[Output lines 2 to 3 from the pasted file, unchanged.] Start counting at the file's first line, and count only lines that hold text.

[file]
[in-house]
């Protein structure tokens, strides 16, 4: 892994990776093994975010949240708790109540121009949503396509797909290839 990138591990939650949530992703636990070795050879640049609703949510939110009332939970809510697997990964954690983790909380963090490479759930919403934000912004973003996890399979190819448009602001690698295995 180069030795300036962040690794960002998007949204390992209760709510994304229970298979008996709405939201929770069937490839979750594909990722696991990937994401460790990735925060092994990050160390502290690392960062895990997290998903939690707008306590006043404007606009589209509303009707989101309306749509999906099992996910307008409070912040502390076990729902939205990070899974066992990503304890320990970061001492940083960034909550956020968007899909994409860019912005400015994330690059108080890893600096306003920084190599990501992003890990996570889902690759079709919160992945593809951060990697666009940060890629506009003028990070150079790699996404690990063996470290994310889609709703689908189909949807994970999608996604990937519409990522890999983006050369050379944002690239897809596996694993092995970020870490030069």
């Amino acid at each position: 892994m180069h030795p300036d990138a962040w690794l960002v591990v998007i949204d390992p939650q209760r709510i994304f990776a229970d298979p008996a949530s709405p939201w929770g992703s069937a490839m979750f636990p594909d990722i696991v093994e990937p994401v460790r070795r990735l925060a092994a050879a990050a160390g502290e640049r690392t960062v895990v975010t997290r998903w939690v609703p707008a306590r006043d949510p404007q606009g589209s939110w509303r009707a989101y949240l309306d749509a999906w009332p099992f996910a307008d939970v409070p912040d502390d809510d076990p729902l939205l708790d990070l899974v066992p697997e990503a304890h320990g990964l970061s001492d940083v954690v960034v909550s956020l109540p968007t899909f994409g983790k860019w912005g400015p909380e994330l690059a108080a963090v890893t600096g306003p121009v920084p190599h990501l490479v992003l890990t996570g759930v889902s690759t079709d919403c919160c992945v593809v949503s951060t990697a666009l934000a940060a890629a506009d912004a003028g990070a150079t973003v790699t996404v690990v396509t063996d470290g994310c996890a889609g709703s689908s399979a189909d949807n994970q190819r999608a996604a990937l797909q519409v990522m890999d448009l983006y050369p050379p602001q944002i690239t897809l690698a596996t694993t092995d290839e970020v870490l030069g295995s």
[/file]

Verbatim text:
């Protein structure tokens, strides 16, 4: 892994990776093994975010949240708790109540121009949503396509797909290839 990138591990939650949530992703636990070795050879640049609703949510939110009332939970809510697997990964954690983790909380963090490479759930919403934000912004973003996890399979190819448009602001690698295995 180069030795300036962040690794960002998007949204390992209760709510994304229970298979008996709405939201929770069937490839979750594909990722696991990937994401460790990735925060092994990050160390502290690392960062895990997290998903939690707008306590006043404007606009589209509303009707989101309306749509999906099992996910307008409070912040502390076990729902939205990070899974066992990503304890320990970061001492940083960034909550956020968007899909994409860019912005400015994330690059108080890893600096306003920084190599990501992003890990996570889902690759079709919160992945593809951060990697666009940060890629506009003028990070150079790699996404690990063996470290994310889609709703689908189909949807994970999608996604990937519409990522890999983006050369050379944002690239897809596996694993092995970020870490030069």
């Amino acid at each position: 892994m180069h030795p300036d990138a962040w690794l960002v591990v998007i949204d390992p939650q209760r709510i994304f990776a229970d298979p008996a949530s709405p939201w929770g992703s069937a490839m979750f636990p594909d990722i696991v093994e990937p994401v460790r070795r990735l925060a092994a050879a990050a160390g502290e640049r690392t960062v895990v975010t997290r998903w939690v609703p707008a306590r006043d949510p404007q606009g589209s939110w509303r009707a989101y949240l309306d749509a999906w009332p099992f996910a307008d939970v409070p912040d502390d809510d076990p729902l939205l708790d990070l899974v066992p697997e990503a304890h320990g990964l970061s001492d940083v954690v960034v909550s956020l109540p968007t899909f994409g983790k860019w912005g400015p909380e994330l690059a108080a963090v890893t600096g306003p121009v920084p190599h990501l490479v992003l890990t996570g759930v889902s690759t079709d919403c919160c992945v593809v949503s951060t990697a666009l934000a940060a890629a506009d912004a003028g990070a150079t973003v790699t996404v690990v396509t063996d470290g994310c996890a889609g709703s689908s399979a189909d949807n994970q190819r999608a996604a990937l797909q519409v990522m890999d448009l983006y050369p050379p602001q944002i690239t897809l690698a596996t694993t092995d290839e970020v870490l030069g295995s």